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VHA National Center for Patient Safety

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Business Case for Patient Safety


Three clinicians disscussing an issue in a hospital unit.NCPS is helping Patient Safety Managers (PSMs) make a business case for patient safety by developing benefit cost and cost effectiveness measures for patient safety initiatives, as well as teaching PSMs how to perform these and other calculations. In addition, NCPS wants to establish and promote sensitivity to the impact safety has on the resources available to care for our patients. 

Benefit Cost Analysis

Benefit cost analysis compares the amount of savings gained through an investment in patient safety and is reflected as a ratio: The numerator is the benefit or avoided cost; the denominator the expense associated with the intervention. A ratio greater than one indicates a net positive return from the investment.

  • Suppose an investment in hand alcohol gels cost $2,000; further, this investment resulted in a decrease in nosocomial infections that would have cost $10,000 in extra hospital admissions. The benefit cost ratio would be five: 10,000 divided by 2,000.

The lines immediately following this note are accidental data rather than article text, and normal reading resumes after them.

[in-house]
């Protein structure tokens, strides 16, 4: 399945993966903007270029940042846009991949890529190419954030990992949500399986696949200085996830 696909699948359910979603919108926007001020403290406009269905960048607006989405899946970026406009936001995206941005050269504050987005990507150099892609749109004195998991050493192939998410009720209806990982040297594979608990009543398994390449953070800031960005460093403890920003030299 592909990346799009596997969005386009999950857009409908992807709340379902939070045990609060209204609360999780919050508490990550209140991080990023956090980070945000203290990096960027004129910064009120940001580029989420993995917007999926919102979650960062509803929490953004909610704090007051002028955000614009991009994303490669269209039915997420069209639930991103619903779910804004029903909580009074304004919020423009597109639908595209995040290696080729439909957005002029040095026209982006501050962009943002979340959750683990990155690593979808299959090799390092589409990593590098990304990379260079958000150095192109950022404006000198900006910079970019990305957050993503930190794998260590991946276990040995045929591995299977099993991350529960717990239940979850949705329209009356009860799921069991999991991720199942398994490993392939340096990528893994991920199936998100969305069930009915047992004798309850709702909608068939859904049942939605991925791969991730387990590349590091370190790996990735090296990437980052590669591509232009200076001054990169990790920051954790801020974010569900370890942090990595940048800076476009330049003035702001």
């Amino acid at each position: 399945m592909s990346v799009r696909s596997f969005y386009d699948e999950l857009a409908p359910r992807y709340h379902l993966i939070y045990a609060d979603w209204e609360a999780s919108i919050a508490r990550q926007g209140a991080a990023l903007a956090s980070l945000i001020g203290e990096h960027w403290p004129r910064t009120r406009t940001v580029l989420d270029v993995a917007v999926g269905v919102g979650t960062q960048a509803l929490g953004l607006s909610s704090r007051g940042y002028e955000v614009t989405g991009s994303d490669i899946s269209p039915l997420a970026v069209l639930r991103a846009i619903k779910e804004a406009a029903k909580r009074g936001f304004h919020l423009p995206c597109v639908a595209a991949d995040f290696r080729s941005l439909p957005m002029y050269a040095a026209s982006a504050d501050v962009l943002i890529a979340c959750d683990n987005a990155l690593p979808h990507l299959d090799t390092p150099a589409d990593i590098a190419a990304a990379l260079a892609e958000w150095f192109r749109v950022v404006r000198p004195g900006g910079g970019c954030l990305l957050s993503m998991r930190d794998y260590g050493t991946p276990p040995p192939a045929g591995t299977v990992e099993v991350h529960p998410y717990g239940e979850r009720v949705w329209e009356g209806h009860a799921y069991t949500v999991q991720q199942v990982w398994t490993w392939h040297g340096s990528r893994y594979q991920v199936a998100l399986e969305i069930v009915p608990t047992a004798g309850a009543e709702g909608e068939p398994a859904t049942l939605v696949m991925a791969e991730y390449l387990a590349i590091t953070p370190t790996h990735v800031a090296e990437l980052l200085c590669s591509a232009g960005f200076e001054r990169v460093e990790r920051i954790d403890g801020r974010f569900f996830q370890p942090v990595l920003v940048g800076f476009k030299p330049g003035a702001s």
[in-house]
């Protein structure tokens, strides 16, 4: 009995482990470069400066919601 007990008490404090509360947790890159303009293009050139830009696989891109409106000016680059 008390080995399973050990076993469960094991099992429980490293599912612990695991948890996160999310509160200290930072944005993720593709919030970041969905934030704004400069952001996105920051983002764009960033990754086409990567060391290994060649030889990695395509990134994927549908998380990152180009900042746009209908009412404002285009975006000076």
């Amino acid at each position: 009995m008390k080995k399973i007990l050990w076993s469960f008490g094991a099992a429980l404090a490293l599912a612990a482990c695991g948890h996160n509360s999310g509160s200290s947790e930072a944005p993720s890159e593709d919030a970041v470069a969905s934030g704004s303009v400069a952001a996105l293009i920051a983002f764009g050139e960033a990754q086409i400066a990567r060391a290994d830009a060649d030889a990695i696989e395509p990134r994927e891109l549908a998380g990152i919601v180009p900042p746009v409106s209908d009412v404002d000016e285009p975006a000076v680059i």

Benefit or Avoided Cost


Cost of Intervention


Cost Effectiveness

Cost effectiveness measures the cost per avoided adverse event. The numerator is the expense of the intervention; the denominator the anticipated number of avoided adverse events.

  • If there were a falls intervention program that cost $40,000 per year to implement, and avoided four fractured hips during that time period, the cost effectiveness measure would be $10,000 per avoided hip fracture.


Cost of Intervention


Anticipated Avoided Events


Increasing Importance

The financial aspects of patient safety programs are becoming increasingly important because this critical element of health care is receiving an increased investment of resources. This investment may take the form of employing new dedicated patient safety staff members, the procurement of new infrastructure or equipment, or funding for training, or new root cause analysis investigations. Along with providing training on how best to use financial tools to quantify the impact of proposed actions, NCPS is helping PSMs measure the cost of past adverse events and close calls. This includes preparing them for questions to be asked by management or decision-makers, such as:

  • Can you demonstrate that this is cost-beneficial or at least cost-neutral?
  • How much will interventions and proposed actions cost in total?
  • How will we know that we have made a difference in patient safety?

While the goal of patient safety is to prevent harm to patients, it is important to make sure that the resources used are expended as efficiently as possible. By so doing, the biggest benefit can be realized by our patients.